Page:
When she went to her desk, the inkwell was tipped,
Her letters all smeared and the stamps all licked.
With fire in her eyes and her knickers in a knot,
She ran to the King. And she was hot!

As the King was waking from his morning nap,
The Queen was pouring chocolate syrup in his lap.
"Mr. King," said the Queen, "It's about your son.
I think it's time you had a little one-on-one!"

And then she poured the milk from her hat,
And showed him the pop-tarts and the peanut-butter cat.
"You're the Dad! Do your duty! Your son's gone berserk!
Get up! Get dressed! And get to work!"

"It looks like Slade," said the King, "but you...
You may not know about the flibberty-flu."
And so King Joe began to tell the Queen
Of the creature with fur that's pink, blue, and green.

"STOP!" shrieked the Queen. "Are you crazy? Insane?
Mad? Loony? Loopy? Soft in the brain?
This hat was my favorite. This purse was brand new.
And you're talking about... what? A flibberty-flu?!"

"I know! I know it sounds crazy," said Joe.
"So you'll just have to see it. C'mon. Let's go.
It's upstairs in Slade's room. It lives in a box.
In a drawer. In his dresser. Next to his socks."

And with Kay by the hand, up they went for a look,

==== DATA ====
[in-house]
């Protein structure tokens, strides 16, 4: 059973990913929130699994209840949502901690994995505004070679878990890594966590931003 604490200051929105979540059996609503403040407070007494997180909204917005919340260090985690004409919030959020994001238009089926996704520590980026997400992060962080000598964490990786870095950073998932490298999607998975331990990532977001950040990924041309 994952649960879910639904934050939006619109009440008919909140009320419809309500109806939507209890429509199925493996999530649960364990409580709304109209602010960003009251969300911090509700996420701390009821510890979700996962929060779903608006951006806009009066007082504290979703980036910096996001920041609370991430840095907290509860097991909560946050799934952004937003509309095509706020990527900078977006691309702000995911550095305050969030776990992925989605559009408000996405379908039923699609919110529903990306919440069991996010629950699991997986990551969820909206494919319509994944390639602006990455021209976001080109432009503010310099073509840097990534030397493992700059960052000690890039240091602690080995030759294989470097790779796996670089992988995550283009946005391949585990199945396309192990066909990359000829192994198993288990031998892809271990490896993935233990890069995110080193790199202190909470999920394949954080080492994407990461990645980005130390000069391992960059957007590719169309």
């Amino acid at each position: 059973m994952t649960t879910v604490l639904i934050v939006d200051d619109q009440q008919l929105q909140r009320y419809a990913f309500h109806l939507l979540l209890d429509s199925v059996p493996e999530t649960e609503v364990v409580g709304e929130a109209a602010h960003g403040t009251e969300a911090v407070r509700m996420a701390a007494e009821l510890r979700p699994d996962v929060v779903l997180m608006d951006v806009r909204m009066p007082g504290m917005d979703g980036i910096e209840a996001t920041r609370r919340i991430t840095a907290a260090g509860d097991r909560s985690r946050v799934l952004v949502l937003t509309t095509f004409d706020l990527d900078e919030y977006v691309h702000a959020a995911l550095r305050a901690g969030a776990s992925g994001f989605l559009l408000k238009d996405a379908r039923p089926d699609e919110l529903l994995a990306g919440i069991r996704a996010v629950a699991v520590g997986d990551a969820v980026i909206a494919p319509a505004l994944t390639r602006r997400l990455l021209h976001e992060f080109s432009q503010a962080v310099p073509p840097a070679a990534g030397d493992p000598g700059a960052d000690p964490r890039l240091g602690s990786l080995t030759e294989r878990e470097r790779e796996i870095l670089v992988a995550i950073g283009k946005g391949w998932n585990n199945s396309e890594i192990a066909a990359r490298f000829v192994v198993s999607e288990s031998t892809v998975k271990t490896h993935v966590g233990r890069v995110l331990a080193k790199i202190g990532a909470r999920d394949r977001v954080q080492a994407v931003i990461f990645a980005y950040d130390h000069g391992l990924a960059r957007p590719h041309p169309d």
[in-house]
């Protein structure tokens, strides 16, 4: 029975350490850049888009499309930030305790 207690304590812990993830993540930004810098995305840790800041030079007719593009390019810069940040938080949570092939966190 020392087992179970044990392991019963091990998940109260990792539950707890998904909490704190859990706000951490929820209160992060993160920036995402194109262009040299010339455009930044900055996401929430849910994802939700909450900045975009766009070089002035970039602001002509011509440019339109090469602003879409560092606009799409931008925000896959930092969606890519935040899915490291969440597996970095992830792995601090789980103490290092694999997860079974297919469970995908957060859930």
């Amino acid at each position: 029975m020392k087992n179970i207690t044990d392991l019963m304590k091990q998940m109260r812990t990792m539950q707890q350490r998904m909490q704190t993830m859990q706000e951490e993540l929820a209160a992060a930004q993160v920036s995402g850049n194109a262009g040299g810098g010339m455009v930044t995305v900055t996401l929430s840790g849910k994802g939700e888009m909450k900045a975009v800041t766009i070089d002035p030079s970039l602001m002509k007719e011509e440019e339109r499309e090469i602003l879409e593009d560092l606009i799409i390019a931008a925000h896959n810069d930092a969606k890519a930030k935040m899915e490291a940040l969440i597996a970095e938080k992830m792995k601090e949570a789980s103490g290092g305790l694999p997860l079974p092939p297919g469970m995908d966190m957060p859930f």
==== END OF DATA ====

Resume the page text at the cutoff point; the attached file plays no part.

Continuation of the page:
And Slade was there, quietly reading a book.
The King got the box from the dresser drawer
And lifted the lid. But much to his horror...

No furry creatures! No flibberty-flus!
Just a pair of ordinary, sensible shoes.
"Slade, where's the flibberty-flu?" said the King.
"You're mother doesn't think there is such a thing."


Slade turned his eyes from his book
And gave his mother a puzzled look.
Then he said to the King with a tone of dismay,
"I'm sorry, father. But what can I say?

Dummy Dad! Really, I'm surprised at you.
THERE'S NO SUCH THING AS A FLIBBERTY-FLU!"
So the Queen took the King downstairs by the ear,
Going, "Yipe! Yipe! Yipe!" And she said, "My dear,

You know what's going to happen now? Three guesses!"
And she put the King to work cleaning up messes.
Joe gave her the sceptre that he carried around,
Rolled up his royal sleaves and removed his royal crown.

The Queen set the crown on a table near the back,
Just as Slade was coming down for his morning snack.
("That crown, that's a mighty fine hat,") thought Slade,
("Maple syrup, maybe? No! Orange marmalade!" )